Indi Siriniwasa, Vice President Sub-Saharan Africa at Trend Micro, explains the new cyberthreats which companies face and how to overcome them.
We have heard the term ‘new normal’ bandied about consistently over the last two months and while we may be tired of hearing it, there is an inescapable new reality in the way we work, engage and communicate. But with all new ways of working come new threats and in those new opportunities.
There has been a surge in security threats that are coming in numerous forms. Firstly, traditional ransomware, business email compromise (BEC) and malware attacks are more prevalent than ever. Because people aren’t under the constant watchful eye of their IT teams, individual security has become lax.
Secondly, as we start to use more work from home (WFH) tools to connect, talk and collaborate, there are other ‘threats’. One example is ‘call bombing’ on tools like Zoom, Teams, House Party and even Facebook.
Access the biggest threat
There are so many factors and moving parts that security practitioners now need to take into consideration to allow their employees to WFH. The more people make use of the Internet – the higher the risk. Companies are turning rapidly to the cloud to support remote offices, adding it as an additional infrastructure layer. When you set up components of your business in the cloud, it is your responsibility to ensure that the applications you put in the cloud, access to the cloud and the devices connecting to the cloud are secure.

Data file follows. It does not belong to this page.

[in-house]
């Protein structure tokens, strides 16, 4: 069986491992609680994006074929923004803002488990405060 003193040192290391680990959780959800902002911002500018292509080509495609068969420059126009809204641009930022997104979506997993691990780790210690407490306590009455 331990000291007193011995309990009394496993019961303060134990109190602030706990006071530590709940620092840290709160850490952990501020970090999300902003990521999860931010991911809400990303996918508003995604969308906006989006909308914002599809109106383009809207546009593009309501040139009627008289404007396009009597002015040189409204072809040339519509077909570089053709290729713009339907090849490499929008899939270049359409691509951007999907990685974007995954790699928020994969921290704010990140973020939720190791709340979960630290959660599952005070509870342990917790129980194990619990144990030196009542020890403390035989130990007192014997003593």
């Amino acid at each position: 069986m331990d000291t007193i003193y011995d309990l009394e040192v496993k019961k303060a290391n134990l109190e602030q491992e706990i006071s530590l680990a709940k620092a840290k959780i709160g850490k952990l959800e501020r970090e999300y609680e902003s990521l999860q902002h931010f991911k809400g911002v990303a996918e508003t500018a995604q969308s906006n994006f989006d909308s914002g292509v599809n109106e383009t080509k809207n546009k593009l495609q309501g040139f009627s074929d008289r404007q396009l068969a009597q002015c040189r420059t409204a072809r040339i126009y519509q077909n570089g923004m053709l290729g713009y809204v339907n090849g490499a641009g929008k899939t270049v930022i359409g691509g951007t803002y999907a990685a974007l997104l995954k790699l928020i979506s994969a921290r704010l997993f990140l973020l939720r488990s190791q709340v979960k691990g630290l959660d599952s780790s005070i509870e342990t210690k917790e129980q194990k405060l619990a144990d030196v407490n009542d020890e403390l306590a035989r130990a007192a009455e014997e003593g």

Beyond policy, taking more action
It isn’t going to be easy to get people to go back to an office in the future, not now that they have been able to prove they are as, if not more, productive working from home.
This is the big game changer. The technologies exist to secure them. At Trend Micro we can secure business from the endpoint to the cloud, across the network and into the data centre. It’s not a debate about changing technology. It is a discussion about ensuring you have the right technology in place to cover all aspects of your business but most importantly, it is about educating people.
The impending use of 5G is going to mean more data, more bandwidth and, in this, easier and more seamless access to the cloud because the cloud is where the real data intelligence will lie. Devices are going to become more intelligent. The Fourth Industrial Revolution (4IR) is going to demand more stringent security by way of better password management, better security software and more sophisticated user education.
Other good practices that need to be stepped up now more than ever is security patching and updates.
Are we going to have to do things differently when it comes to security? In part, yes. But the same best practices will apply.